Every day I spent at Ballymaloe Cookery School was different – challenging, interesting, intriguing. I did things I never thought I would do (milk a cow!), I sat for exams (my first in 20 years) and I changed – subtly, indelibly, and for good.
I wish I could explain what was so empowering and positive about the experience, but things happened, and changed, in incremental ways. The satisfaction of cooking something, presenting it, tasting it with your teacher and knowing … that was damn good! The joy of watching the earth unfold its bounty – picking fresh peas off the pod, planting corn and watching it grow, picking herbs and salads in the gardens, making friends with and knowing the animals on the farm.
And being around a glowing, enthusiastic (for the most part!), intelligent, dynamic group of people – teachers, students, support staff – who all were immersed in the culture of Ballymaloe, and who all appreciated good food, from the source – that was just so inspirational. I learned something from everyone I met, and was so humbled to be a part of such a rich tradition.
These images were probably not all taken on the same day (may be a day or two apart, because they are in order in my camera)… but they represent for me, in my memory, what a day at Ballymaloe was like – full of colour, flavour, joy, achievement, quiet amazement, and pure, pure happiness.
Waking up in the gorgeous early morning (again, not something I did regularly in my old life) was always a revelation to me. Granted, I didnt do it every day … but when I did… walking through the gardens before class, saying hi to Trevor and his sister as they waited for their mothers to be milked … all these things sang to me of real abiding joy.
I fell in love with Trevor at first sight. Just to be able to interact with the animals on the farm was such an eye opening experience. And one day, I walked into the school, and was motioned into the front office by Tim. There, to my amazement, was a small incubator with eggs that were literally hatching before my eyes. Tiny baby chicks. And we got to hold them in our hands as they were born! For a city-bred woman like me, this was truly beautiful (and also raised some interesting questions as to how baby chicks are made… but thats another story!)
And then … the morning spent cooking. In uniforms that in the first few days felt stiff and slightly strange. It made me self conscious to wear a chef’s jacket … but after a while, it got to feel like a second skin. At our house, Mrs Walsh’s Cottage, we were constantly doing laundry to make sure we had our whites and our aprons! Prepping for a days cooking is no easy feat. But when you cook with presence and in the company of people who are in the same rhythm… well, magic happens. Our teachers were so knowledgeable – and shared their depth of cooking expertise freely and with grace. And they were so incredibly accommodating to me as a vegetarian cook. I was allowed to adapt recipes, and challenge myself to cook vegetarian, the Ballymaloe way. And honestly .. the bounty of the gardens, the farm, the kitchen. It would be difficult to mess up such fresh, extraordinary produce.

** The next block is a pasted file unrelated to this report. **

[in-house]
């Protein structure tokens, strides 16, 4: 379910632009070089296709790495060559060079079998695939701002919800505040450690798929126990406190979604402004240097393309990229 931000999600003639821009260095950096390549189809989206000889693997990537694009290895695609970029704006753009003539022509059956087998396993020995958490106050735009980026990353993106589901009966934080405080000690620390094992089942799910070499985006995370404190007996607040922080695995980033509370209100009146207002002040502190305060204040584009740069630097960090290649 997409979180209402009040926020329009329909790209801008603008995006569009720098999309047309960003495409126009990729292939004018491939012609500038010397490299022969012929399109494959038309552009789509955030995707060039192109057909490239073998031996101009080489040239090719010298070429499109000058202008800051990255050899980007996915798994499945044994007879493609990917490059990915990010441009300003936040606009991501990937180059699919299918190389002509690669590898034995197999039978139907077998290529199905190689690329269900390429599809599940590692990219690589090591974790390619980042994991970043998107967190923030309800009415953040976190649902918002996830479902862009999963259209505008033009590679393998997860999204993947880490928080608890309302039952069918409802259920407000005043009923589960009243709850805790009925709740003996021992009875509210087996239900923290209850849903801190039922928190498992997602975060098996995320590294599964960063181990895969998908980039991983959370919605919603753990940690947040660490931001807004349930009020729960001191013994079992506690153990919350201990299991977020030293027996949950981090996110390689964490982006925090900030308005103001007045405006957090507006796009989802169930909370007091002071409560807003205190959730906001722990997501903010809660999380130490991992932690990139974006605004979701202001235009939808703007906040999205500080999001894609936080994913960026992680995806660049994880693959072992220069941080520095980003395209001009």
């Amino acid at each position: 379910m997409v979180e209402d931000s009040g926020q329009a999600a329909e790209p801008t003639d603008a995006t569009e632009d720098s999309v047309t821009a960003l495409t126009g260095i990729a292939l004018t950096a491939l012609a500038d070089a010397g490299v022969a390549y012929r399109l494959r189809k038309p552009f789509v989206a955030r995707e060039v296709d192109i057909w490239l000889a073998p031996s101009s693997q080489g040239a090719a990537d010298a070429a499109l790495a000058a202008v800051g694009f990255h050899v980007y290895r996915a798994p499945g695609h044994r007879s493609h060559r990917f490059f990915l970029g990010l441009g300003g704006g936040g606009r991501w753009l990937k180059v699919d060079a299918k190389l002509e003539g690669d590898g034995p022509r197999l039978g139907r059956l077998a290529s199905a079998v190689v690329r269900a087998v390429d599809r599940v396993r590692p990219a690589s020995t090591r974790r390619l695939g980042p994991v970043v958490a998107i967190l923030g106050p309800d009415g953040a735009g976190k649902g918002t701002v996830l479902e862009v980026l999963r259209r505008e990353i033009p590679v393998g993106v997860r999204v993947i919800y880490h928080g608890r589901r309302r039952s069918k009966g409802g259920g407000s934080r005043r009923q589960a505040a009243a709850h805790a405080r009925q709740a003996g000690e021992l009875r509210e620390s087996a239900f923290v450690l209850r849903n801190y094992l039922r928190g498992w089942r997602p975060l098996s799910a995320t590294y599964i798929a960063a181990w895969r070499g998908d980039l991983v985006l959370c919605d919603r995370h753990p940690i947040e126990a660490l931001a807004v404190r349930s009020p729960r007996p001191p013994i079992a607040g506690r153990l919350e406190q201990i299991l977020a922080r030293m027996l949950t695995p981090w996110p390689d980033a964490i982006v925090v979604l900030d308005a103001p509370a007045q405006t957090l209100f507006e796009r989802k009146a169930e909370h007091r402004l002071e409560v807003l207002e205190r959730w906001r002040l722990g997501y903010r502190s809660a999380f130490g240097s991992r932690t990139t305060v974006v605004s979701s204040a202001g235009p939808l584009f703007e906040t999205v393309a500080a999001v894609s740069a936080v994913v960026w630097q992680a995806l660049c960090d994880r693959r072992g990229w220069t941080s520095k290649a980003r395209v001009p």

And sometimes… I looked at what I had made, and I was proud.
A Caesar’s Salad to start.
A vegetarian Shepherd’s pie for main course.
And a simple dessert – Victorian sponge cake, layered with whipped cream and home made raspberry jam.
Of course, sometimes, some of my classmates, decided to show off with a flurry of cakes that were beyond gorgeous!
And then… we would sit down as a group and eat together. Starters of all sorts, main courses, vegetable side dishes, a cheese tray, green salad (always green salad), and desserts of every possible description. And we ate… and ate … and ate…
Sometimes we would have a few minutes before our afternoon demonstration, or else we might have chores to do. But whatever the case, at around 2pm, we would be in the demo room to watch Darina Allen, Rachel Allen or Rory O’Connell demonstrate the dishes we would cook the next day. All three lecturers had their different styles, but they were all vibrant, interesting, and so knowledgeable about food. It was a master class each and every day.
And yes, in case youre wondering… we got to taste everything they demonstrated… so that we knew what it should taste like when we attempted it the next day!
And sometimes… in the afternoon… after such a full and multi-faceted day…happy and replete, I would look out the window of the demonstration room, to the small courtyard outside the school. The green of Eire and that huge beautiful sky soothed my soul.
And one day, beneath a ponderous sky…. there it was. A breathtaking double rainbow. So perfect. So Ballymaloe.